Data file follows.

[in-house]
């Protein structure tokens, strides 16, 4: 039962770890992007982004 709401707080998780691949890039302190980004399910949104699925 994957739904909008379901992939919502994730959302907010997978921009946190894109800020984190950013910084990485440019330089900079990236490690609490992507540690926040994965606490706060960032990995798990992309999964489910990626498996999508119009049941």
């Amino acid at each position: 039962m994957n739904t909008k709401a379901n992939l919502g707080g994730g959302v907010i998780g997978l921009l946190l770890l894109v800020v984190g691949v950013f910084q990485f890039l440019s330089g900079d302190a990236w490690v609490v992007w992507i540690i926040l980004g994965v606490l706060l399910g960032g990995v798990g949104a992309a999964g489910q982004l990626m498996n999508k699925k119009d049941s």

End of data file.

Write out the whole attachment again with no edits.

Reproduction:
[in-house]
């Protein structure tokens, strides 16, 4: 039962770890992007982004 709401707080998780691949890039302190980004399910949104699925 994957739904909008379901992939919502994730959302907010997978921009946190894109800020984190950013910084990485440019330089900079990236490690609490992507540690926040994965606490706060960032990995798990992309999964489910990626498996999508119009049941």
């Amino acid at each position: 039962m994957n739904t909008k709401a379901n992939l919502g707080g994730g959302v907010i998780g997978l921009l946190l770890l894109v800020v984190g691949v950013f910084q990485f890039l440019s330089g900079d302190a990236w490690v609490v992007w992507i540690i926040l980004g994965v606490l706060l399910g960032g990995v798990g949104a992309a999964g489910q982004l990626m498996n999508k699925k119009d049941s």